End of life care for homeless people

The Care Quality Commission and Faculty for Homeless and Inclusion Health have published A second class ending: exploring the barriers and championing outstanding end of life care for people who are homeless.

This report draws on research findings which explored the challenges to palliative care for homeless people in London.  It explores homeless peoples’ views and experiences of palliative care and aims to understand how they believe support could be improved.  It includes a series of case studies and recommendations.

second class

Image source: http://www.cqc.org.uk

Key discussion points

  • The needs of homeless people are not well understood or considered by health and care services. Where services do exist, they are often fragmented and work in relative isolation.
  • These issues are exacerbated by a lack of training and support for frontline staff.
  • Identifying homeless people who may be dying is difficult. Involving homeless people in decisions about their treatment and care means striking the right balance between supporting them and respecting their individual choices.
  • Actively linking health care, social care, housing and voluntary services may improve the care options available.
  • Working together will help continuity of care – this needs a collaborative effort across services.
  • There must be a strategic, equality-led approach at a local level, delivering personalised care. We share examples of excellent primary care and specialist community services.
  • Hospices and primary care organisations in particular can play a key role in championing an equality-led approach.

Additional link: CQC press release

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Challenges to access and provision of palliative care for people who are homeless

Hudson, B.F. et al. BMC Palliative Care. Published online: 3 December 2016

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Background: People who are homeless or vulnerably housed are a marginalized group who often experience high rates of morbidity and die young as a result of complex problems. Access to health care and support can be challenging, with access to palliative care even more so. This review presents a synthesis of published qualitative research exploring from the perspective of homeless people and those working to support them, current challenges to palliative care access and provision, in addition to suggestions for what may improve palliative care for this population.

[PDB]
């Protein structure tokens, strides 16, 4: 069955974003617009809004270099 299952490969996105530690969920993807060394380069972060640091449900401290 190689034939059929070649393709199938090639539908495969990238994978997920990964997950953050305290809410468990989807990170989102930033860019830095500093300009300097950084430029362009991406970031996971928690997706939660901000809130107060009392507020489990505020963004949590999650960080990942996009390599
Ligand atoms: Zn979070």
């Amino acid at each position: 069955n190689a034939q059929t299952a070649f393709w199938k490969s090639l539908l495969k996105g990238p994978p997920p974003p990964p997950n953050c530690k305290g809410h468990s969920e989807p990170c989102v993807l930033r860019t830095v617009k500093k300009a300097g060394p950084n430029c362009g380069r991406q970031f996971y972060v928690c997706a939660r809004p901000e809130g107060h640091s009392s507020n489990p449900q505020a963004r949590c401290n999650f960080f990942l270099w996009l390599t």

Conclusions: The provision of palliative care can be complicated for all populations, however delivering palliative care for people who are homeless is influenced by a potentially greater and more varied range of factors, on both individual and systemic levels, than providing palliative care for the housed population. Careful consideration and potentially great changes will be needed within health care systems to ensure homeless populations have equitable access to palliative care.

Read the full abstract and article here

Advance care planning, palliative care, and end-of-life care interventions for homeless people: A systematic review

Sumalinog, R. et al. Palliative Medicine. Published online: 3 June 2016

Background: Homeless individuals have a high prevalence of multiple chronic comorbidities and early mortality compared to the general population. They also experience significant barriers to access and stigmatization in the healthcare system. Providing advance care planning, palliative care, and end-of-life care for this underserved population is an important health issue.

Aim: To summarize and evaluate the evidence surrounding advance care planning, palliative care, and end-of-life care interventions for homeless persons.